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FAA Engine Nacelle Fire Simulator Building 205

The FAA Engine Nacelle Fire Simulator, Building 205, located in the Safety Research and Development area of the FAA William J. Hughes Technical Center, is designed to mimic the environment found in today's modern high-bypass ratio turbofan engines.

The simulator is used by the Fire Safety engineers at the Technical Center to evaluate substitutes for halon as fire suppressants. Currently, halon replacement is an important issue for aviation. As a result of work sponsored by the Fire Safety Section, in the Airport and Aircraft Safety Research and Development Division, a document titled "The Minimum Performance Standard for the Engine and APU Compartments" (MPSE) was drafted. This document describes the geometry of an engine nacelle simulator, operational parameters, and testing requirements required to evaluate a material or technology being considered as a halon replacement within the engine or auxiliary power unit (APU) compartment. In support of this mission, a basic engine nacelle simulator was fabricated in Building 205. The simulator will simulate the proper engine environment, meeting the intent of the MPSE. The total fire suppression simulation requires an engine nacelle geometry, an air flow, a fire scenario, and a fire suppressant delivery. To address each element of the simulation, various systems are used. All systems are housed in a test bay having a volume approaching 12,000 cubic feet and a floor area of 4,000 square feet. The control room is adjacent to the test bay and houses support personnel and control and data gathering equipment necessary to operate the simulator. The simulator is an 80-foot-long duct containing the air supply equipment, approach and exhaust ducts, and a test section. Three additional components are required; the first provides different aviationspecific liquids, such as fuels, at the desired temperature and quantity to the simulator interior. The second component provides a gaseous fire suppressant to the simulator interior, and the third component provides the simulator control and data gathering functions for the entire process. The air supply equipment is capable of 0.93.0 lbm/s air flows heated as high as 500°F. The approach ducting contains the air flow and is 3 feet in diameter and approximately 40 feet long. The approach houses airflow sensors and stream flow correcting mechanisms. The test section, measuring 18 feet long and 4 feet in diameter, follows and is the heart of the simulator. The test section contains geometry representing an engine compartment, hardware to produce two different fire scenarios, sensors to record the environmental data, and portals to visually record fire behavior. Two fire scenarios, either pool- or spray-based, are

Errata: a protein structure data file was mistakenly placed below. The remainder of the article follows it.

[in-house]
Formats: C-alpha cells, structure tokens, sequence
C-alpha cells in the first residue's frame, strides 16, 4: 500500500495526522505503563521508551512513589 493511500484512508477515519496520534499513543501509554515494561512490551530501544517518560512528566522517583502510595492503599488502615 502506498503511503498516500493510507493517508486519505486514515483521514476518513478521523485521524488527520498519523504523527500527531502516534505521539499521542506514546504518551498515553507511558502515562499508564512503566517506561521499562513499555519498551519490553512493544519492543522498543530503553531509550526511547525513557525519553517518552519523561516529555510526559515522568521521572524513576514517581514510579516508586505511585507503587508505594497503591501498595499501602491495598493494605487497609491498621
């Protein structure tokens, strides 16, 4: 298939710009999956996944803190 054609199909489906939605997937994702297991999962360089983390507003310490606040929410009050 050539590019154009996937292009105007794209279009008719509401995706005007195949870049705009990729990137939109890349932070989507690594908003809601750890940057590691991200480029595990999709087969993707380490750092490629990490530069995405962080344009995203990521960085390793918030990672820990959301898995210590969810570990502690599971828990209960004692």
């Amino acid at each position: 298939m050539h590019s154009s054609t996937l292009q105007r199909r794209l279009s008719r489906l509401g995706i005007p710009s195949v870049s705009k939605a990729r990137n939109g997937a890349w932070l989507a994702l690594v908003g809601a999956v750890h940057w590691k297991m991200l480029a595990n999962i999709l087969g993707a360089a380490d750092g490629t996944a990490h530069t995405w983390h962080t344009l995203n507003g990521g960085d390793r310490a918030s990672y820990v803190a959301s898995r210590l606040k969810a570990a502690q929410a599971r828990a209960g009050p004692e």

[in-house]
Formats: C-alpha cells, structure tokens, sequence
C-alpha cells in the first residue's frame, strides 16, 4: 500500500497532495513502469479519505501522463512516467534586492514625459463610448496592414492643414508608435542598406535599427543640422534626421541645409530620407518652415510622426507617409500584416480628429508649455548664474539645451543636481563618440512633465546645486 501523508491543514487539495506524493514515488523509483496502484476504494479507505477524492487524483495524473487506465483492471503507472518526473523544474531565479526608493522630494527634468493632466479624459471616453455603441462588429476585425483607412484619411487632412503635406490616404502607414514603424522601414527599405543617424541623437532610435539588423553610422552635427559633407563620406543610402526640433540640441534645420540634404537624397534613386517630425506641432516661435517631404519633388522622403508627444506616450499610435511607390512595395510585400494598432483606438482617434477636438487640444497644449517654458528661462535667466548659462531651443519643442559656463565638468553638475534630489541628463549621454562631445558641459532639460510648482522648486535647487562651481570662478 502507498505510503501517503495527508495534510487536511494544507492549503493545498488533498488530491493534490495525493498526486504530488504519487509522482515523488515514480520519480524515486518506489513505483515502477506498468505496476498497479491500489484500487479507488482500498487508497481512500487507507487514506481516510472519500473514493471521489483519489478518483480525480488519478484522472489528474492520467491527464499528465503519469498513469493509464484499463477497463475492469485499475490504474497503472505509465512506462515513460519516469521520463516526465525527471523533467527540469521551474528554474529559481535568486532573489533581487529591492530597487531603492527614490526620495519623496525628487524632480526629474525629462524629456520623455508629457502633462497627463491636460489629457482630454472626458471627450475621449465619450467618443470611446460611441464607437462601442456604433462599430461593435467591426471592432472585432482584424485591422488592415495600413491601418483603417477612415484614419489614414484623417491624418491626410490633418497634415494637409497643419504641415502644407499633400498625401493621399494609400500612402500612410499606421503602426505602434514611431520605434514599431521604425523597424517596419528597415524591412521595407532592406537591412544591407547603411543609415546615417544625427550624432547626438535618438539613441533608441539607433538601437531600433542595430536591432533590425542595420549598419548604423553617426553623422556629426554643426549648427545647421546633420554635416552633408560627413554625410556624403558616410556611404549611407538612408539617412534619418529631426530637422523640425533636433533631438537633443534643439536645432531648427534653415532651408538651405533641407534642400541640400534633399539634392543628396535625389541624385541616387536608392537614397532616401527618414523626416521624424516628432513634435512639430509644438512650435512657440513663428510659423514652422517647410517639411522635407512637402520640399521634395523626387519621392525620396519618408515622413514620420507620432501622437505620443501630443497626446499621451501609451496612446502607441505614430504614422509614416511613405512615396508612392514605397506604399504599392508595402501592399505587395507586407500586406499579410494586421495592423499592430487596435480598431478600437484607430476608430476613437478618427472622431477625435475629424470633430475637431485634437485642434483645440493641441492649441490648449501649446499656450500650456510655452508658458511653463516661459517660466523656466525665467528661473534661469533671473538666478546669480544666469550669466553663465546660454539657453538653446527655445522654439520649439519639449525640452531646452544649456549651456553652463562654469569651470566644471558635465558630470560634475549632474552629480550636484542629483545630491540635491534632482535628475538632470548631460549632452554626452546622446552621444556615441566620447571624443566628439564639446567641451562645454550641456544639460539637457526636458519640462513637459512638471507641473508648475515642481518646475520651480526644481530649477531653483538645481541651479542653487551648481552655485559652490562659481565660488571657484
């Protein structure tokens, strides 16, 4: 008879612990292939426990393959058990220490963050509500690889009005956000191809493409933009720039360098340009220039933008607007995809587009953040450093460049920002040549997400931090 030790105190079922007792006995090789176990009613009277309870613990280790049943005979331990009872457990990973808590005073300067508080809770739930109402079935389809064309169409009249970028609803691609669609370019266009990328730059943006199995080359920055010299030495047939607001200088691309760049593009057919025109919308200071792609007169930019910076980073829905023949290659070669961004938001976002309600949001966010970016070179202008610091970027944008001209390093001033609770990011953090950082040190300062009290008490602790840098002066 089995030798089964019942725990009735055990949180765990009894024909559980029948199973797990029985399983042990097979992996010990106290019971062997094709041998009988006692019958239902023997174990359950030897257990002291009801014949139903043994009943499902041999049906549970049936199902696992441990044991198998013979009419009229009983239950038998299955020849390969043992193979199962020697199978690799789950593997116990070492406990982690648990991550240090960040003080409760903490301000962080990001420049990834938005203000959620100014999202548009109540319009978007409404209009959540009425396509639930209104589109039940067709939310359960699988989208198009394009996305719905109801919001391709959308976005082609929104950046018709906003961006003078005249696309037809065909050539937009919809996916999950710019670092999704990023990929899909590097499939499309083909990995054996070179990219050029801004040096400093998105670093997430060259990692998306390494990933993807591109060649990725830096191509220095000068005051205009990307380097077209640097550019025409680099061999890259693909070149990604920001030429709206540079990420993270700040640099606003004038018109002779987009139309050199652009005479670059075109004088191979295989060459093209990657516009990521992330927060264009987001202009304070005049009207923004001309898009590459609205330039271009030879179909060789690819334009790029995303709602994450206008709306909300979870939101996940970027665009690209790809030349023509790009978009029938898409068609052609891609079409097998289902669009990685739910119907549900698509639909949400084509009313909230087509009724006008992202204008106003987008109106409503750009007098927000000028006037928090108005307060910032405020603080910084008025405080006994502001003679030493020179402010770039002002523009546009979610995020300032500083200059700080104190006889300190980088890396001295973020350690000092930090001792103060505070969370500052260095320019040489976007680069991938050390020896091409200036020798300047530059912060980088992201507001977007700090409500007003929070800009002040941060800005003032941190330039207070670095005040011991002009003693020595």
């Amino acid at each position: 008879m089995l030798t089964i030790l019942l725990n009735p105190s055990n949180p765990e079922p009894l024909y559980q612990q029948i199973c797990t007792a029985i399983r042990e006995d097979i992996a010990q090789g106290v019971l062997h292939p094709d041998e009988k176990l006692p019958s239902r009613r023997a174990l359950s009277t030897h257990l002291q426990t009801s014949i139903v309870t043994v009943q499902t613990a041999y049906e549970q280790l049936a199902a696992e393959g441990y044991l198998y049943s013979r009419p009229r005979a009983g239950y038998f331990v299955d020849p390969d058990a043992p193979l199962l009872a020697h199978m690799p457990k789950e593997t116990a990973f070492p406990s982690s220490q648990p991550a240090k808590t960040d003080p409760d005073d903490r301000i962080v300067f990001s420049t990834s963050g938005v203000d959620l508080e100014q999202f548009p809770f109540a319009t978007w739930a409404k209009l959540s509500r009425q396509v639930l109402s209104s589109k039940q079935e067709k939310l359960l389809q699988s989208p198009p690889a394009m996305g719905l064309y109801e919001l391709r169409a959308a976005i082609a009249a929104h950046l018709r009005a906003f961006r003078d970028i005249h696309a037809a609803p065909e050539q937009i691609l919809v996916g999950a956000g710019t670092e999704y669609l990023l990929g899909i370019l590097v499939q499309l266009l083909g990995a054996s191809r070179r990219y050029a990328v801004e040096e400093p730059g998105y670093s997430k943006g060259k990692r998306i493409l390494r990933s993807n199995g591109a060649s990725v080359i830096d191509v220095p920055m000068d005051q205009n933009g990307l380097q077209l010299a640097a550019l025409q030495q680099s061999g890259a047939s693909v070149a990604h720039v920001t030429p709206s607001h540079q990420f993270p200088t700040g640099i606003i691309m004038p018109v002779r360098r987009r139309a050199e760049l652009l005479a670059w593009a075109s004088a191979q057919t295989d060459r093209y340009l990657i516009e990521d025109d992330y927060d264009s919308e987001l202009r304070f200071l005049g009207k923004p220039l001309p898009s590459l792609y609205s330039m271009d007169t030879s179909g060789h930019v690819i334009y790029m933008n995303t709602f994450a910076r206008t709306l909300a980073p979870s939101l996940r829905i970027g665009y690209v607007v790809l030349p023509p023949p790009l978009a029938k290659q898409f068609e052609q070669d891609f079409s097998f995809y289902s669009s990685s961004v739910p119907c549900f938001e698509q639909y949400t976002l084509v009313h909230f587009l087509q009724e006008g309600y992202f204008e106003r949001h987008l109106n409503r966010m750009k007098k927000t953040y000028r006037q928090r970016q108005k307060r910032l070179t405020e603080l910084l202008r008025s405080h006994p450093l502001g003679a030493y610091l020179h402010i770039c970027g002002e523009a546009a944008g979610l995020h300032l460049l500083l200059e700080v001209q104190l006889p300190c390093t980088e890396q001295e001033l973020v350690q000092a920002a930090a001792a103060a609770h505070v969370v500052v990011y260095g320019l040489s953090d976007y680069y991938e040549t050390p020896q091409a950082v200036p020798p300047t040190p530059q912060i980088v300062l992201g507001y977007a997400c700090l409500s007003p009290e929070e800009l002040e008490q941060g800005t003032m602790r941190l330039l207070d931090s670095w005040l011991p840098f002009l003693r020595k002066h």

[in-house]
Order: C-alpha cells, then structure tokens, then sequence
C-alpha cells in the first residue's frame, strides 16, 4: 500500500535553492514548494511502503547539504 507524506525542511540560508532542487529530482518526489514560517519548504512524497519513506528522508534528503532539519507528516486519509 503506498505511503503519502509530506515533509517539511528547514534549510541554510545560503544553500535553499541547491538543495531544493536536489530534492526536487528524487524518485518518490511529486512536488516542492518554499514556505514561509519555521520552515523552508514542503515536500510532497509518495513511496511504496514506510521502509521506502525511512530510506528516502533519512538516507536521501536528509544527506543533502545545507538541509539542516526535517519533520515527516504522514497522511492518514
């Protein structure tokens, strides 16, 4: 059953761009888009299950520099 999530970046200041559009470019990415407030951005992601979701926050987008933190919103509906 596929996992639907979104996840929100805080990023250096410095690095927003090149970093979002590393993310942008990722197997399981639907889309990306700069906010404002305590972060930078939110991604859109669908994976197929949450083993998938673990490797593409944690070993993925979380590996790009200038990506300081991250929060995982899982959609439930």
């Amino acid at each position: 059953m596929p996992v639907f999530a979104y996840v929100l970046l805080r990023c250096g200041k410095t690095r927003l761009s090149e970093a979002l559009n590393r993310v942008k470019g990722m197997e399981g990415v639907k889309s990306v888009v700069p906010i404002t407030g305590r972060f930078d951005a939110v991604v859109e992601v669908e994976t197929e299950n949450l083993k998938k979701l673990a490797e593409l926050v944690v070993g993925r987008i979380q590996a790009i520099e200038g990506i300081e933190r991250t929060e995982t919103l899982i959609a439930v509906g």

possible. The fires are fed by the external fuel supply system which is capable of delivering fuel at 150°F and up to 1 gallon per minute. The gaseous fire suppressants are delivered by piping from the agent extinguisher into the diffuser cone entrance of the test section. These fire suppressants can be stored in various quantities at differing pressures and temperatures. Four gaseous fire suppressants (Halon 1301, HFC125, HFC227ea, and CF3I) are on site for near-term work. Rounding out the capabilities of this facility is the ability to record the testing. For each test, a record is established describing the fire suppression event. The record will contain a concentration profile within the test section recorded by a Halonyzer gas analyzer for gaseous fire suppressant events; a computer file containing sensor activity measuring temperatures, pressures, air flows, and ambient relative humidity; and finally, a visual recording of the fire zone and its activity during the event. The FAA Engine Nacelle Simulator was completed in 1997 and the test program to evaluate materials or technologies being

considered as a halon replacement within the engine/APU compartments will be completed by December 1998. By using a simulator and not a true aircraft engine for the bulk of the halon replacement work, maintenance costs will be reduced. Additionally, the generic geometry of the simulator can be used to develop a better understanding of the fire suppression environment. The specific geometry of an existing engine nacelle may present a unique case which might cloud general understanding and inhibit widespread application of the generated data. To find out more about the FAA Engine Nacelle Fire Simulator, contact: Airport and Aircraft Safety Research and Development Division Aircraft Safety Research and Development Branch Fire Safety Section, AAR-422 Federal Aviation Administration William J. Hughes Technical Center Atlantic City International Airport, NJ 08405 Phone: (609) 485-4945 Fax: (609) 485-5785


FAA Engine Nacelle (Page 1)

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